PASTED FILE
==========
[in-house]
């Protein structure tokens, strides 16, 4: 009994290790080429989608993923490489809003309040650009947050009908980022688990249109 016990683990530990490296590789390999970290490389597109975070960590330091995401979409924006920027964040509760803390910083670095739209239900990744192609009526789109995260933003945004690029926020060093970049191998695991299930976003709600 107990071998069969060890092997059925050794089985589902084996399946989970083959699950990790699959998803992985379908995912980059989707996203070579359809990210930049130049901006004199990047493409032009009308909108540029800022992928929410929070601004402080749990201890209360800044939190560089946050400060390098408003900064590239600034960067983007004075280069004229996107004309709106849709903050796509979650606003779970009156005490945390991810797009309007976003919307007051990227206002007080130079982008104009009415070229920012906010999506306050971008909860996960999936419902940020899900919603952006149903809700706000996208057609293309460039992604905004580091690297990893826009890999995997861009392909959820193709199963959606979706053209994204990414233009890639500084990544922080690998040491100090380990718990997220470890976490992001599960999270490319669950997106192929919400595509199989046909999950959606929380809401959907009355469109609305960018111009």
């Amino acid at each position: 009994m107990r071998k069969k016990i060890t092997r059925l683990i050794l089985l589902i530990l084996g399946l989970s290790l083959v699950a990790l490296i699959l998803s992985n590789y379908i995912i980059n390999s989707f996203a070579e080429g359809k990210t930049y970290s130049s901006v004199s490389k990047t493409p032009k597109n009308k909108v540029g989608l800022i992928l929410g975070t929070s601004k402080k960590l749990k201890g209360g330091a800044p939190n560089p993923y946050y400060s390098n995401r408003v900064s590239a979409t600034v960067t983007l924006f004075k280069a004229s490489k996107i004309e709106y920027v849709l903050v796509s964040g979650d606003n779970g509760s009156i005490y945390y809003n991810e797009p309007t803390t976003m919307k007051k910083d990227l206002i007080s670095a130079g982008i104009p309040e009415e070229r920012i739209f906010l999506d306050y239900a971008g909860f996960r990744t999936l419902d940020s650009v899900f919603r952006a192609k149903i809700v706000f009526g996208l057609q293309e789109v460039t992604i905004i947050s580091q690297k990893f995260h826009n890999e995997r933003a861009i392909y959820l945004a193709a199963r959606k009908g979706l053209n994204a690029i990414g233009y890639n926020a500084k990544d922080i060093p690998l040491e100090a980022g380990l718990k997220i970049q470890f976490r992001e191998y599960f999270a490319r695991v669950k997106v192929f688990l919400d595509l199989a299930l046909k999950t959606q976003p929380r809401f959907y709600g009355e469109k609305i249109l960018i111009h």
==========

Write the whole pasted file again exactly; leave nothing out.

[in-house]
């Protein structure tokens, strides 16, 4: 009994290790080429989608993923490489809003309040650009947050009908980022688990249109 016990683990530990490296590789390999970290490389597109975070960590330091995401979409924006920027964040509760803390910083670095739209239900990744192609009526789109995260933003945004690029926020060093970049191998695991299930976003709600 107990071998069969060890092997059925050794089985589902084996399946989970083959699950990790699959998803992985379908995912980059989707996203070579359809990210930049130049901006004199990047493409032009009308909108540029800022992928929410929070601004402080749990201890209360800044939190560089946050400060390098408003900064590239600034960067983007004075280069004229996107004309709106849709903050796509979650606003779970009156005490945390991810797009309007976003919307007051990227206002007080130079982008104009009415070229920012906010999506306050971008909860996960999936419902940020899900919603952006149903809700706000996208057609293309460039992604905004580091690297990893826009890999995997861009392909959820193709199963959606979706053209994204990414233009890639500084990544922080690998040491100090380990718990997220470890976490992001599960999270490319669950997106192929919400595509199989046909999950959606929380809401959907009355469109609305960018111009």
């Amino acid at each position: 009994m107990r071998k069969k016990i060890t092997r059925l683990i050794l089985l589902i530990l084996g399946l989970s290790l083959v699950a990790l490296i699959l998803s992985n590789y379908i995912i980059n390999s989707f996203a070579e080429g359809k990210t930049y970290s130049s901006v004199s490389k990047t493409p032009k597109n009308k909108v540029g989608l800022i992928l929410g975070t929070s601004k402080k960590l749990k201890g209360g330091a800044p939190n560089p993923y946050y400060s390098n995401r408003v900064s590239a979409t600034v960067t983007l924006f004075k280069a004229s490489k996107i004309e709106y920027v849709l903050v796509s964040g979650d606003n779970g509760s009156i005490y945390y809003n991810e797009p309007t803390t976003m919307k007051k910083d990227l206002i007080s670095a130079g982008i104009p309040e009415e070229r920012i739209f906010l999506d306050y239900a971008g909860f996960r990744t999936l419902d940020s650009v899900f919603r952006a192609k149903i809700v706000f009526g996208l057609q293309e789109v460039t992604i905004i947050s580091q690297k990893f995260h826009n890999e995997r933003a861009i392909y959820l945004a193709a199963r959606k009908g979706l053209n994204a690029i990414g233009y890639n926020a500084k990544d922080i060093p690998l040491e100090a980022g380990l718990k997220i970049q470890f976490r992001e191998y599960f999270a490319r695991v669950k997106v192929f688990l919400d595509l199989a299930l046909k999950t959606q976003p929380r809401f959907y709600g009355e469109k609305i249109l960018i111009h």